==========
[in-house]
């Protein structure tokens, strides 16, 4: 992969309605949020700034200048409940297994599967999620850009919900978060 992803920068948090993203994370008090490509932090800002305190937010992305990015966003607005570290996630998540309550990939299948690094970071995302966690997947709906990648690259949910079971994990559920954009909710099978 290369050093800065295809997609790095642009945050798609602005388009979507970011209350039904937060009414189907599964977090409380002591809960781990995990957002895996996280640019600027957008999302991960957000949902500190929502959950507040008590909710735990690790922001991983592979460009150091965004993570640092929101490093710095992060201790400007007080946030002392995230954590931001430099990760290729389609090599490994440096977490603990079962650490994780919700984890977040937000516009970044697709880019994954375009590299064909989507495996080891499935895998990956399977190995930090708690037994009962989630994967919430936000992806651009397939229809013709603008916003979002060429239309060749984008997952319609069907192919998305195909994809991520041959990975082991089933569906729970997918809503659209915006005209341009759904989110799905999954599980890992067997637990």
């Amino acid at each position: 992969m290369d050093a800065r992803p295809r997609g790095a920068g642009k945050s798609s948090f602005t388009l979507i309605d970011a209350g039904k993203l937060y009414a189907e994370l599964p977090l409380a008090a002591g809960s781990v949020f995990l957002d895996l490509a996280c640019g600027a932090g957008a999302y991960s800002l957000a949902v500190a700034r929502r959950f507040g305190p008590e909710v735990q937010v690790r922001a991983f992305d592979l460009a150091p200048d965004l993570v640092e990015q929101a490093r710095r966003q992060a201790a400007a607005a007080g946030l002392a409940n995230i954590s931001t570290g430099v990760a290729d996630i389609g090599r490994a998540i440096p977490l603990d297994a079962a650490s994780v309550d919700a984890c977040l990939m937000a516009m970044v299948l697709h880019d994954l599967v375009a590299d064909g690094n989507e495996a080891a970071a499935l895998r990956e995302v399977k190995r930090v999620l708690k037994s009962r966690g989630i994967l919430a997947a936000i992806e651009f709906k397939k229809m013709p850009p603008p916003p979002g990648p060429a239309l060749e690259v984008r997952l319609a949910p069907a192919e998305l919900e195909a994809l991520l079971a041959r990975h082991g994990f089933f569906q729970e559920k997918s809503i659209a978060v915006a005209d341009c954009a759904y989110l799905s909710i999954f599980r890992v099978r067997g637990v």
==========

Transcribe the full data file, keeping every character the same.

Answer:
[in-house]
């Protein structure tokens, strides 16, 4: 992969309605949020700034200048409940297994599967999620850009919900978060 992803920068948090993203994370008090490509932090800002305190937010992305990015966003607005570290996630998540309550990939299948690094970071995302966690997947709906990648690259949910079971994990559920954009909710099978 290369050093800065295809997609790095642009945050798609602005388009979507970011209350039904937060009414189907599964977090409380002591809960781990995990957002895996996280640019600027957008999302991960957000949902500190929502959950507040008590909710735990690790922001991983592979460009150091965004993570640092929101490093710095992060201790400007007080946030002392995230954590931001430099990760290729389609090599490994440096977490603990079962650490994780919700984890977040937000516009970044697709880019994954375009590299064909989507495996080891499935895998990956399977190995930090708690037994009962989630994967919430936000992806651009397939229809013709603008916003979002060429239309060749984008997952319609069907192919998305195909994809991520041959990975082991089933569906729970997918809503659209915006005209341009759904989110799905999954599980890992067997637990």
């Amino acid at each position: 992969m290369d050093a800065r992803p295809r997609g790095a920068g642009k945050s798609s948090f602005t388009l979507i309605d970011a209350g039904k993203l937060y009414a189907e994370l599964p977090l409380a008090a002591g809960s781990v949020f995990l957002d895996l490509a996280c640019g600027a932090g957008a999302y991960s800002l957000a949902v500190a700034r929502r959950f507040g305190p008590e909710v735990q937010v690790r922001a991983f992305d592979l460009a150091p200048d965004l993570v640092e990015q929101a490093r710095r966003q992060a201790a400007a607005a007080g946030l002392a409940n995230i954590s931001t570290g430099v990760a290729d996630i389609g090599r490994a998540i440096p977490l603990d297994a079962a650490s994780v309550d919700a984890c977040l990939m937000a516009m970044v299948l697709h880019d994954l599967v375009a590299d064909g690094n989507e495996a080891a970071a499935l895998r990956e995302v399977k190995r930090v999620l708690k037994s009962r966690g989630i994967l919430a997947a936000i992806e651009f709906k397939k229809m013709p850009p603008p916003p979002g990648p060429a239309l060749e690259v984008r997952l319609a949910p069907a192919e998305l919900e195909a994809l991520l079971a041959r990975h082991g994990f089933f569906q729970e559920k997918s809503i659209a978060v915006a005209d341009c954009a759904y989110l799905s909710i999954f599980r890992v099978r067997g637990v």